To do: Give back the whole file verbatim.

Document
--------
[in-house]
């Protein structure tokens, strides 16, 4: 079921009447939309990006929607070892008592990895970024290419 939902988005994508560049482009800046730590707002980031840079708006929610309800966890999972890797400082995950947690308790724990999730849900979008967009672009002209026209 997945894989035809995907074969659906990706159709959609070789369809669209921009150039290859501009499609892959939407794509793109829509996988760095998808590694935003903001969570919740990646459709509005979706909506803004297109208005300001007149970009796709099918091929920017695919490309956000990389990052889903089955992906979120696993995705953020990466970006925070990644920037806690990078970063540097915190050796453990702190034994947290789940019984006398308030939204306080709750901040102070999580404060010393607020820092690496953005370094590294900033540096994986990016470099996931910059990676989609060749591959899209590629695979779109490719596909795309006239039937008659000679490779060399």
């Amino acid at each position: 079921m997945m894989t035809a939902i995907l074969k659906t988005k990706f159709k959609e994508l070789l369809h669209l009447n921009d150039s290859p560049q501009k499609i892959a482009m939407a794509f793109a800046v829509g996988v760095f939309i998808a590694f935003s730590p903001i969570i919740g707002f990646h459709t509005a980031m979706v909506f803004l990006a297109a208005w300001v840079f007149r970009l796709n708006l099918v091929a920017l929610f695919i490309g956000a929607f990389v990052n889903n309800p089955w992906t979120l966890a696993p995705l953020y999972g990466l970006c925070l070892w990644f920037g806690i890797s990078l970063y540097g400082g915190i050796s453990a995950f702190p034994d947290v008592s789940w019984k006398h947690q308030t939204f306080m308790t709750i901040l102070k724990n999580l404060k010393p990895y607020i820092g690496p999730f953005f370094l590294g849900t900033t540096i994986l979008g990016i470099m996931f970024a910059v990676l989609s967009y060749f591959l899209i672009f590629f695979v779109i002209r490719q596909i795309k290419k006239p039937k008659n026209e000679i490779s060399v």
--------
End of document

[in-house]
């Protein structure tokens, strides 16, 4: 079921009447939309990006929607070892008592990895970024290419 939902988005994508560049482009800046730590707002980031840079708006929610309800966890999972890797400082995950947690308790724990999730849900979008967009672009002209026209 997945894989035809995907074969659906990706159709959609070789369809669209921009150039290859501009499609892959939407794509793109829509996988760095998808590694935003903001969570919740990646459709509005979706909506803004297109208005300001007149970009796709099918091929920017695919490309956000990389990052889903089955992906979120696993995705953020990466970006925070990644920037806690990078970063540097915190050796453990702190034994947290789940019984006398308030939204306080709750901040102070999580404060010393607020820092690496953005370094590294900033540096994986990016470099996931910059990676989609060749591959899209590629695979779109490719596909795309006239039937008659000679490779060399």
């Amino acid at each position: 079921m997945m894989t035809a939902i995907l074969k659906t988005k990706f159709k959609e994508l070789l369809h669209l009447n921009d150039s290859p560049q501009k499609i892959a482009m939407a794509f793109a800046v829509g996988v760095f939309i998808a590694f935003s730590p903001i969570i919740g707002f990646h459709t509005a980031m979706v909506f803004l990006a297109a208005w300001v840079f007149r970009l796709n708006l099918v091929a920017l929610f695919i490309g956000a929607f990389v990052n889903n309800p089955w992906t979120l966890a696993p995705l953020y999972g990466l970006c925070l070892w990644f920037g806690i890797s990078l970063y540097g400082g915190i050796s453990a995950f702190p034994d947290v008592s789940w019984k006398h947690q308030t939204f306080m308790t709750i901040l102070k724990n999580l404060k010393p990895y607020i820092g690496p999730f953005f370094l590294g849900t900033t540096i994986l979008g990016i470099m996931f970024a910059v990676l989609s967009y060749f591959l899209i672009f590629f695979v779109i002209r490719q596909i795309k290419k006239p039937k008659n026209e000679i490779s060399v």